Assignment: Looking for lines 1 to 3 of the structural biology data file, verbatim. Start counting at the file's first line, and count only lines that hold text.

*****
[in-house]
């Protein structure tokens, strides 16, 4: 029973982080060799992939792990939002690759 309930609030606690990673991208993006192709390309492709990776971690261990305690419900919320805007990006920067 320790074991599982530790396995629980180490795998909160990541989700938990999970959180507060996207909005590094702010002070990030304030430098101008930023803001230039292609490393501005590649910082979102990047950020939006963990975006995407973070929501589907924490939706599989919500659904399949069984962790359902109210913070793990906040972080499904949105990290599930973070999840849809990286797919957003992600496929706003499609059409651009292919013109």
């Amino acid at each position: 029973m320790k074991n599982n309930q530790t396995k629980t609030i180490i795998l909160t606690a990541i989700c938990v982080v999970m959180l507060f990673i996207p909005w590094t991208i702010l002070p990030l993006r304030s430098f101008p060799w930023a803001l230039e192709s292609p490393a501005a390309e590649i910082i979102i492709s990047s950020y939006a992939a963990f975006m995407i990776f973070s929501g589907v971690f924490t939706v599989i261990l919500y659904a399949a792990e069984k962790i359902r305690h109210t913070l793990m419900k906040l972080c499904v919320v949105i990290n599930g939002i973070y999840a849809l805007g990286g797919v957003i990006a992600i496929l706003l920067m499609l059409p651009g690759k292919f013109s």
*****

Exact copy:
[in-house]
């Protein structure tokens, strides 16, 4: 029973982080060799992939792990939002690759 309930609030606690990673991208993006192709390309492709990776971690261990305690419900919320805007990006920067 320790074991599982530790396995629980180490795998909160990541989700938990999970959180507060996207909005590094702010002070990030304030430098101008930023803001230039292609490393501005590649910082979102990047950020939006963990975006995407973070929501589907924490939706599989919500659904399949069984962790359902109210913070793990906040972080499904949105990290599930973070999840849809990286797919957003992600496929706003499609059409651009292919013109």
């Amino acid at each position: 029973m320790k074991n599982n309930q530790t396995k629980t609030i180490i795998l909160t606690a990541i989700c938990v982080v999970m959180l507060f990673i996207p909005w590094t991208i702010l002070p990030l993006r304030s430098f101008p060799w930023a803001l230039e192709s292609p490393a501005a390309e590649i910082i979102i492709s990047s950020y939006a992939a963990f975006m995407i990776f973070s929501g589907v971690f924490t939706v599989i261990l919500y659904a399949a792990e069984k962790i359902r305690h109210t913070l793990m419900k906040l972080c499904v919320v949105i990290n599930g939002i973070y999840a849809l805007g990286g797919v957003i990006a992600i496929l706003l920067m499609l059409p651009g690759k292919f013109s």